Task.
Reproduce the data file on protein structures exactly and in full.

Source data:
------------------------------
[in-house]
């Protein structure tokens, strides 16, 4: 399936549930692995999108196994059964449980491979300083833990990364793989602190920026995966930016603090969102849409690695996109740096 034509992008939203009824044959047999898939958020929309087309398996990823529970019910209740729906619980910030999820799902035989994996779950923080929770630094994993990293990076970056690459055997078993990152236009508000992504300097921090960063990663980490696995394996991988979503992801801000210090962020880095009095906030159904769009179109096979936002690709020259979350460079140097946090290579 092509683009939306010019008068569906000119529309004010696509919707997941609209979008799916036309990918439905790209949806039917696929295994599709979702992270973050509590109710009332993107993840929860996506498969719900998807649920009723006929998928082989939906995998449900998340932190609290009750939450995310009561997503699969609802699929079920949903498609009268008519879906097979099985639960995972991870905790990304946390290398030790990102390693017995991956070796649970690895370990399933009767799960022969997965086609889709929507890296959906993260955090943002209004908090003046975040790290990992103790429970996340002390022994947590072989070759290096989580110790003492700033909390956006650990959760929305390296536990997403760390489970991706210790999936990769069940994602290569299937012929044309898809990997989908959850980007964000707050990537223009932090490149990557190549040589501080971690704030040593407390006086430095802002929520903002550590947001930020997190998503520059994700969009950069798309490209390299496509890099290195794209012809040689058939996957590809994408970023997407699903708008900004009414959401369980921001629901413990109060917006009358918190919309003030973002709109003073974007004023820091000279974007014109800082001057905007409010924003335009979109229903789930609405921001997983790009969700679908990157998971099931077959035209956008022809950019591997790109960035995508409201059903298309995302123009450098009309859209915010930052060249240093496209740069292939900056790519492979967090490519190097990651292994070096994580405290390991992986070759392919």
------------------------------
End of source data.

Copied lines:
[in-house]
């Protein structure tokens, strides 16, 4: 399936549930692995999108196994059964449980491979300083833990990364793989602190920026995966930016603090969102849409690695996109740096 034509992008939203009824044959047999898939958020929309087309398996990823529970019910209740729906619980910030999820799902035989994996779950923080929770630094994993990293990076970056690459055997078993990152236009508000992504300097921090960063990663980490696995394996991988979503992801801000210090962020880095009095906030159904769009179109096979936002690709020259979350460079140097946090290579 092509683009939306010019008068569906000119529309004010696509919707997941609209979008799916036309990918439905790209949806039917696929295994599709979702992270973050509590109710009332993107993840929860996506498969719900998807649920009723006929998928082989939906995998449900998340932190609290009750939450995310009561997503699969609802699929079920949903498609009268008519879906097979099985639960995972991870905790990304946390290398030790990102390693017995991956070796649970690895370990399933009767799960022969997965086609889709929507890296959906993260955090943002209004908090003046975040790290990992103790429970996340002390022994947590072989070759290096989580110790003492700033909390956006650990959760929305390296536990997403760390489970991706210790999936990769069940994602290569299937012929044309898809990997989908959850980007964000707050990537223009932090490149990557190549040589501080971690704030040593407390006086430095802002929520903002550590947001930020997190998503520059994700969009950069798309490209390299496509890099290195794209012809040689058939996957590809994408970023997407699903708008900004009414959401369980921001629901413990109060917006009358918190919309003030973002709109003073974007004023820091000279974007014109800082001057905007409010924003335009979109229903789930609405921001997983790009969700679908990157998971099931077959035209956008022809950019591997790109960035995508409201059903298309995302123009450098009309859209915010930052060249240093496209740069292939900056790519492979967090490519190097990651292994070096994580405290390991992986070759392919």